What is Chlorosis?
Chlorosis is a serious condition where a tree’s ability to manufacture chlorophyll has been compromised. Because chlorophyll is the green pigment found in leaves, this condition is easy to diagnose by looking at leaf color. A pale green appearance to the leaves may signal mild chlorosis, while leaves may be yellow and even white in severe cases.
Why is Chlorosis a Problem?
Because chlorophyll is the molecule that a tree utilizes to make energy for itself, trees with chlorosis are making less energy than they normally would. This condition results in a weaker, less durable tree that will rarely make it to maturity. Chlorotic trees will often die without treatment.
What Causes Chlorosis?
There are a number of factors that can cause chlorosis in trees, but mineral deficiencies and root system health are among the most significant. When minerals like iron or manganese are absent from the soil or locked up by high soil pH they are not available to the tree. Similarly, if the root system is damaged or unhealthy the tree will not have the capacity to absorb these items. Without human intervention – the tree will be stuck in a decline spiral that will eventually lead to its death.
Some common reasons trees may become chlorotic include:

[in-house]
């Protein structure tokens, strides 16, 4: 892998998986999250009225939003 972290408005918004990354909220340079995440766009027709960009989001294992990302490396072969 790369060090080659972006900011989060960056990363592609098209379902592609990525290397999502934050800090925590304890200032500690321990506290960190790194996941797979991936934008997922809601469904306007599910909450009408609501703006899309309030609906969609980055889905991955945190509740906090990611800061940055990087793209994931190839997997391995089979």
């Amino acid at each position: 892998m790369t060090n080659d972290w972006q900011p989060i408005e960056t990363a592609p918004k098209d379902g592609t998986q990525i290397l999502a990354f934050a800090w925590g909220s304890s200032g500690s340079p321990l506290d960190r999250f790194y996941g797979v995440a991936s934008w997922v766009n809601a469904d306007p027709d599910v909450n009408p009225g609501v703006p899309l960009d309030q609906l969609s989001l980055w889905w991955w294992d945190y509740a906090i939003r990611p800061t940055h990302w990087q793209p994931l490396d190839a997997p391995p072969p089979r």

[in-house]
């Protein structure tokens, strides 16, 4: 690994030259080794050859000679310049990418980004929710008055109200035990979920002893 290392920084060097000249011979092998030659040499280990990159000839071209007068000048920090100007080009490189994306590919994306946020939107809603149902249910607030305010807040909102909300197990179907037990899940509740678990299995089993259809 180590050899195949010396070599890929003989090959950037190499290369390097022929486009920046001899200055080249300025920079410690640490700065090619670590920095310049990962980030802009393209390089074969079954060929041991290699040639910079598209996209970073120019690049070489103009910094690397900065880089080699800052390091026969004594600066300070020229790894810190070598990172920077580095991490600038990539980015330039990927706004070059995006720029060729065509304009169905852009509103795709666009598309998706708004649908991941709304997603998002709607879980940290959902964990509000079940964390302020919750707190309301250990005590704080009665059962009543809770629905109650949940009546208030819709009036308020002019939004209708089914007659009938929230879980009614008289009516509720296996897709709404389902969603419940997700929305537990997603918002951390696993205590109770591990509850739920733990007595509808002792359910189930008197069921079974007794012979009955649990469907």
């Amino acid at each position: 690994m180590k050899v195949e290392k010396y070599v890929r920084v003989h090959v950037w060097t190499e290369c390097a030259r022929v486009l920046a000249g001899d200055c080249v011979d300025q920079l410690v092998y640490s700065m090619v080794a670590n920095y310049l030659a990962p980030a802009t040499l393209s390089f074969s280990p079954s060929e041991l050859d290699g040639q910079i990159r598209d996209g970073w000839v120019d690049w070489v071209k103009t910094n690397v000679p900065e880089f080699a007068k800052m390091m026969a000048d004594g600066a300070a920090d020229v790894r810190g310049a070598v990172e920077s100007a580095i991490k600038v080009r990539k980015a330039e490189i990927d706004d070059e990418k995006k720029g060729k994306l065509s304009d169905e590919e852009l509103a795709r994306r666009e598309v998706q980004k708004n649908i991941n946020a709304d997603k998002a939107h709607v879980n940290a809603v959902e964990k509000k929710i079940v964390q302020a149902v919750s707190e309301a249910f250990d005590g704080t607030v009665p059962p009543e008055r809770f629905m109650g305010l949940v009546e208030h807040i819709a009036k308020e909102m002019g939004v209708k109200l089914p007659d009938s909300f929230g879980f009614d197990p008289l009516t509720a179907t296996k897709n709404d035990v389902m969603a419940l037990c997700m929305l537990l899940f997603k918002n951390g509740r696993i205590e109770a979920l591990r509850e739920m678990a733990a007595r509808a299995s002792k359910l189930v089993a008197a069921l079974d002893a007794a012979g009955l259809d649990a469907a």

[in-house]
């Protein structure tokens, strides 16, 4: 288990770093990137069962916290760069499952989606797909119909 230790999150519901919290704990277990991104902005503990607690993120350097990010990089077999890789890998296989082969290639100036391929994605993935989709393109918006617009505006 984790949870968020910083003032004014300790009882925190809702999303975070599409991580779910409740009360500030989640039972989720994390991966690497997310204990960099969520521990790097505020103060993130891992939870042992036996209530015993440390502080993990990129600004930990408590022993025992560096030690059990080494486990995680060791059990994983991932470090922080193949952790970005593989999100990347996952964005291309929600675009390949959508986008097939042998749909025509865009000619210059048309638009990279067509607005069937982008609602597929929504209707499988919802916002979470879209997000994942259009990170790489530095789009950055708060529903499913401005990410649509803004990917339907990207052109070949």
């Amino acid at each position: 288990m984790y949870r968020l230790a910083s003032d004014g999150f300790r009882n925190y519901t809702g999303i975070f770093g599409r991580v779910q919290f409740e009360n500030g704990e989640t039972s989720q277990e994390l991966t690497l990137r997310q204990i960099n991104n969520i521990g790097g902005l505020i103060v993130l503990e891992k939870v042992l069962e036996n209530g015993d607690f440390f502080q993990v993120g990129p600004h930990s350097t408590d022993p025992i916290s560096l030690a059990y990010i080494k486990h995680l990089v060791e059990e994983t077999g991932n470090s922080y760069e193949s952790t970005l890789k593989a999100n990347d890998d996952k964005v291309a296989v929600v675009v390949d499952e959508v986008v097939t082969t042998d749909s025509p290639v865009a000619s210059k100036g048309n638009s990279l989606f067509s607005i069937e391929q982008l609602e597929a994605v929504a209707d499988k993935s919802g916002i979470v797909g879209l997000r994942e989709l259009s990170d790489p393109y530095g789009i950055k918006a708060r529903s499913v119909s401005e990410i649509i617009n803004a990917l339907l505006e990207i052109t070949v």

- Severe soil compaction
- Lawn herbicides
- Root Severing
- Deicing salt
- Root rot disease
- Repeated drought
Chlorotic trees do not produce enough energy to develop a healthy root system, and trees with unhealthy root systems do not extract the water and nutrients from the soil needed for canopy health. Without one the other languishes, and human intervention is needed to correct the situation.
Using Verdur to Stimulate Chlorophyll Production
Verdur for iron and Verdur Mn for manganese are readily available forms of micro-nutrients that last up to 3 years. A process called macro-infusion is used to evenly and completely cover the entire crown of the tree with enough active ingredient. The best time to treat trees for chlorosis is in the fall (as treatments during the growing season can result in leaf drop). Results last approximately 3 years from one treatment.
Using Cambistat to Stimulate the Root System
Cambistat has been shown in university studies to increase the size and surface area of root systems. It slows the expansion of cells in the top part of the plant which allows energy to be redirected to other parts of the plant, like the roots. It also increases a hormone that stimulates root growth, making it a good option for treating chlorosis.
Research shows Cambistat increases chlorophyll content and fine root density in trees.
Mulch Rings for Urban Trees
Certain species of trees such as river birch and silver maples have evolved in river bottoms or soils rich in organic matter. These trees have a difficult time maintaining a healthy root system in urban areas that have poor soil conditions. A mulch ring placed around these trees can provide a more favorable growing environment and help to improve the trees’ health and vitality.